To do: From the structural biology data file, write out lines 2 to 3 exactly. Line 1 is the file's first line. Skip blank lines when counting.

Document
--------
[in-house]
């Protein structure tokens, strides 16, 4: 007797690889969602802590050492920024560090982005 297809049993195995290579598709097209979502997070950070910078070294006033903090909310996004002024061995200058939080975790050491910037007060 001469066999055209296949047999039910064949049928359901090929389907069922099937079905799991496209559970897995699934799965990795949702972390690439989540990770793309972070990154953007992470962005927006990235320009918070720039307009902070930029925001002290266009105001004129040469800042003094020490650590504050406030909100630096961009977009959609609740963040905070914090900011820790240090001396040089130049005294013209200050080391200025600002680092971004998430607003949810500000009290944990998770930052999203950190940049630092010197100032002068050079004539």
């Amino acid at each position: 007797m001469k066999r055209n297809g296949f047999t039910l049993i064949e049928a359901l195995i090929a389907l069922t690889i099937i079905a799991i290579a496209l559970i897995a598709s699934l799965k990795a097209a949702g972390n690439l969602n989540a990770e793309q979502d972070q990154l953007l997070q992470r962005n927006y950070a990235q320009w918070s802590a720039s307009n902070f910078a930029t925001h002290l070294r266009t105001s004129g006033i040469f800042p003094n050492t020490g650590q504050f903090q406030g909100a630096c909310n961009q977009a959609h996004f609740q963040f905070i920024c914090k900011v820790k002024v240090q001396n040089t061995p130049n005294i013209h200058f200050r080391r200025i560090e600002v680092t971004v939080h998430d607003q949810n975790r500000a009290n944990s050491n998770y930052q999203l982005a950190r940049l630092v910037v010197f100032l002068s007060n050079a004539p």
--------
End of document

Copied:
């Protein structure tokens, strides 16, 4: 007797690889969602802590050492920024560090982005 297809049993195995290579598709097209979502997070950070910078070294006033903090909310996004002024061995200058939080975790050491910037007060 001469066999055209296949047999039910064949049928359901090929389907069922099937079905799991496209559970897995699934799965990795949702972390690439989540990770793309972070990154953007992470962005927006990235320009918070720039307009902070930029925001002290266009105001004129040469800042003094020490650590504050406030909100630096961009977009959609609740963040905070914090900011820790240090001396040089130049005294013209200050080391200025600002680092971004998430607003949810500000009290944990998770930052999203950190940049630092010197100032002068050079004539």
């Amino acid at each position: 007797m001469k066999r055209n297809g296949f047999t039910l049993i064949e049928a359901l195995i090929a389907l069922t690889i099937i079905a799991i290579a496209l559970i897995a598709s699934l799965k990795a097209a949702g972390n690439l969602n989540a990770e793309q979502d972070q990154l953007l997070q992470r962005n927006y950070a990235q320009w918070s802590a720039s307009n902070f910078a930029t925001h002290l070294r266009t105001s004129g006033i040469f800042p003094n050492t020490g650590q504050f903090q406030g909100a630096c909310n961009q977009a959609h996004f609740q963040f905070i920024c914090k900011v820790k002024v240090q001396n040089t061995p130049n005294i013209h200058f200050r080391r200025i560090e600002v680092t971004v939080h998430d607003q949810n975790r500000a009290n944990s050491n998770y930052q999203l982005a950190r940049l630092v910037v010197f100032l002068s007060n050079a004539p």